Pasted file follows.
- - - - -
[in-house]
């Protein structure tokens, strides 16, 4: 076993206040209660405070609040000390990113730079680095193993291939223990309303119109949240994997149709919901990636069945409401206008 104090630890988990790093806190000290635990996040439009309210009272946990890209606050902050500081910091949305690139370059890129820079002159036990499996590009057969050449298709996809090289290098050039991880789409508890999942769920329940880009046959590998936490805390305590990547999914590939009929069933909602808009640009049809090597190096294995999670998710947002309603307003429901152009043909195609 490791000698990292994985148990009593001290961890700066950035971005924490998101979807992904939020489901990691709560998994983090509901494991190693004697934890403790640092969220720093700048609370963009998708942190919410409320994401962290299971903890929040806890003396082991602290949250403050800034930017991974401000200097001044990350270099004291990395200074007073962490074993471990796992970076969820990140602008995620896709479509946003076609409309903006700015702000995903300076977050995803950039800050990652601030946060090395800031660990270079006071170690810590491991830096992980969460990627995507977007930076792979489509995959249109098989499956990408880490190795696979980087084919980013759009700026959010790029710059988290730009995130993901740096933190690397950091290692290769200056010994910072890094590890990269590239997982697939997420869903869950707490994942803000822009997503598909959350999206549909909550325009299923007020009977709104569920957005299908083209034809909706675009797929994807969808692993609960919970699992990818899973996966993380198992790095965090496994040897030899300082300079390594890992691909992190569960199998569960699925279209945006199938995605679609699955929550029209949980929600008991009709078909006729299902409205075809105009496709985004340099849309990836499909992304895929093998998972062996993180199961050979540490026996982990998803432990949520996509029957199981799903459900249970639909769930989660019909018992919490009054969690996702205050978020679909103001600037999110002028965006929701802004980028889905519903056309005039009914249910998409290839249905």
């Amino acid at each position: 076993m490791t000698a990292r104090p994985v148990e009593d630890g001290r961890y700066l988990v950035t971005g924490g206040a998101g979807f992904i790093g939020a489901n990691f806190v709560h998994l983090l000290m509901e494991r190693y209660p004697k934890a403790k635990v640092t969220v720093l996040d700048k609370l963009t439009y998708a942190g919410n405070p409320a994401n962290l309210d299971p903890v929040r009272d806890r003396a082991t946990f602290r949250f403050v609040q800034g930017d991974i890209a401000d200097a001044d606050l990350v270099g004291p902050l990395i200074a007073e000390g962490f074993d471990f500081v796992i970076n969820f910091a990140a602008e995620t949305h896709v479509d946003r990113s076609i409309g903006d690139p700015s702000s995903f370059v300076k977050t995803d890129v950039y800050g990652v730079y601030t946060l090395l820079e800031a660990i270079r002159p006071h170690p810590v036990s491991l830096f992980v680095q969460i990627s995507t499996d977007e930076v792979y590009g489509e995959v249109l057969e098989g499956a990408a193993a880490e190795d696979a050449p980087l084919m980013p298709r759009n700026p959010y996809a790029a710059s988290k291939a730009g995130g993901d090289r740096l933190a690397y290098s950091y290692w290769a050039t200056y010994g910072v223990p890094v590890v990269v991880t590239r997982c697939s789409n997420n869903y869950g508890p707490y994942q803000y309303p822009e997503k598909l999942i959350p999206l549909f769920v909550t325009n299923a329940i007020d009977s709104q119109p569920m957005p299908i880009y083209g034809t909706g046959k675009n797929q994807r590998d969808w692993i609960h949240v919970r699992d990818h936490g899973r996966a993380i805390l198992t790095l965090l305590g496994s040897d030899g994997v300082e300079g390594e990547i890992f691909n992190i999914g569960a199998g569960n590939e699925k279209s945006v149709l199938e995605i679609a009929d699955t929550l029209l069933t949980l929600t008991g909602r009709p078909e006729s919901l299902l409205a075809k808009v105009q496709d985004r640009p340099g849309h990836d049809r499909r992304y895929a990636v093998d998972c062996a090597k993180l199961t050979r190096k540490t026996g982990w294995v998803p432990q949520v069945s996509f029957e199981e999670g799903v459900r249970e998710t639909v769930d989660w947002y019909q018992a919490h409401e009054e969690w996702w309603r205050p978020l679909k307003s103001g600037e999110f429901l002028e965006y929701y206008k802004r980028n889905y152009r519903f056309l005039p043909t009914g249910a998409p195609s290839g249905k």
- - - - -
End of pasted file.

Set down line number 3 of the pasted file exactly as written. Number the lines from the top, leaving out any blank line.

């Amino acid at each position: 076993m490791t000698a990292r104090p994985v148990e009593d630890g001290r961890y700066l988990v950035t971005g924490g206040a998101g979807f992904i790093g939020a489901n990691f806190v709560h998994l983090l000290m509901e494991r190693y209660p004697k934890a403790k635990v640092t969220v720093l996040d700048k609370l963009t439009y998708a942190g919410n405070p409320a994401n962290l309210d299971p903890v929040r009272d806890r003396a082991t946990f602290r949250f403050v609040q800034g930017d991974i890209a401000d200097a001044d606050l990350v270099g004291p902050l990395i200074a007073e000390g962490f074993d471990f500081v796992i970076n969820f910091a990140a602008e995620t949305h896709v479509d946003r990113s076609i409309g903006d690139p700015s702000s995903f370059v300076k977050t995803d890129v950039y800050g990652v730079y601030t946060l090395l820079e800031a660990i270079r002159p006071h170690p810590v036990s491991l830096f992980v680095q969460i990627s995507t499996d977007e930076v792979y590009g489509e995959v249109l057969e098989g499956a990408a193993a880490e190795d696979a050449p980087l084919m980013p298709r759009n700026p959010y996809a790029a710059s988290k291939a730009g995130g993901d090289r740096l933190a690397y290098s950091y290692w290769a050039t200056y010994g910072v223990p890094v590890v990269v991880t590239r997982c697939s789409n997420n869903y869950g508890p707490y994942q803000y309303p822009e997503k598909l999942i959350p999206l549909f769920v909550t325009n299923a329940i007020d009977s709104q119109p569920m957005p299908i880009y083209g034809t909706g046959k675009n797929q994807r590998d969808w692993i609960h949240v919970r699992d990818h936490g899973r996966a993380i805390l198992t790095l965090l305590g496994s040897d030899g994997v300082e300079g390594e990547i890992f691909n992190i999914g569960a199998g569960n590939e699925k279209s945006v149709l199938e995605i679609a009929d699955t929550l029209l069933t949980l929600t008991g909602r009709p078909e006729s919901l299902l409205a075809k808009v105009q496709d985004r640009p340099g849309h990836d049809r499909r992304y895929a990636v093998d998972c062996a090597k993180l199961t050979r190096k540490t026996g982990w294995v998803p432990q949520v069945s996509f029957e199981e999670g799903v459900r249970e998710t639909v769930d989660w947002y019909q018992a919490h409401e009054e969690w996702w309603r205050p978020l679909k307003s103001g600037e999110f429901l002028e965006y929701y206008k802004r980028n889905y152009r519903f056309l005039p043909t009914g249910a998409p195609s290839g249905k």